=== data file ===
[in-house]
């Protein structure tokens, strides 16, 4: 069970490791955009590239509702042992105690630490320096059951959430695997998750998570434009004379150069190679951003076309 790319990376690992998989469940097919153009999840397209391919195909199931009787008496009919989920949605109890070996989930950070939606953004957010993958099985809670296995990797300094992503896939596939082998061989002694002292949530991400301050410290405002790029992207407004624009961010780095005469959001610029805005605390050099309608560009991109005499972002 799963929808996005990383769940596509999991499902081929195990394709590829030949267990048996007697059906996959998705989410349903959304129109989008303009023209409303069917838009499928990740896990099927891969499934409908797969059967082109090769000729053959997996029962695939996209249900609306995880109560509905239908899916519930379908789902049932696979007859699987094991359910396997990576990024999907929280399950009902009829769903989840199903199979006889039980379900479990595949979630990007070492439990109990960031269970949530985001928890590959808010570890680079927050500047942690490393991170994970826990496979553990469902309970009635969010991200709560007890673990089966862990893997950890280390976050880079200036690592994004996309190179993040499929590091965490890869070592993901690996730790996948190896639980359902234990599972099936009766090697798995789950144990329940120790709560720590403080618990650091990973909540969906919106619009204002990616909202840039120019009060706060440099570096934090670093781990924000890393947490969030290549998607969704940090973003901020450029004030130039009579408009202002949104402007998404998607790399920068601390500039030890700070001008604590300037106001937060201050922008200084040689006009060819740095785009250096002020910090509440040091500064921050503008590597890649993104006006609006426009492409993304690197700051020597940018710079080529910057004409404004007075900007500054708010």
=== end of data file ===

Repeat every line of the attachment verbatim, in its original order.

[in-house]
């Protein structure tokens, strides 16, 4: 069970490791955009590239509702042992105690630490320096059951959430695997998750998570434009004379150069190679951003076309 790319990376690992998989469940097919153009999840397209391919195909199931009787008496009919989920949605109890070996989930950070939606953004957010993958099985809670296995990797300094992503896939596939082998061989002694002292949530991400301050410290405002790029992207407004624009961010780095005469959001610029805005605390050099309608560009991109005499972002 799963929808996005990383769940596509999991499902081929195990394709590829030949267990048996007697059906996959998705989410349903959304129109989008303009023209409303069917838009499928990740896990099927891969499934409908797969059967082109090769000729053959997996029962695939996209249900609306995880109560509905239908899916519930379908789902049932696979007859699987094991359910396997990576990024999907929280399950009902009829769903989840199903199979006889039980379900479990595949979630990007070492439990109990960031269970949530985001928890590959808010570890680079927050500047942690490393991170994970826990496979553990469902309970009635969010991200709560007890673990089966862990893997950890280390976050880079200036690592994004996309190179993040499929590091965490890869070592993901690996730790996948190896639980359902234990599972099936009766090697798995789950144990329940120790709560720590403080618990650091990973909540969906919106619009204002990616909202840039120019009060706060440099570096934090670093781990924000890393947490969030290549998607969704940090973003901020450029004030130039009579408009202002949104402007998404998607790399920068601390500039030890700070001008604590300037106001937060201050922008200084040689006009060819740095785009250096002020910090509440040091500064921050503008590597890649993104006006609006426009492409993304690197700051020597940018710079080529910057004409404004007075900007500054708010």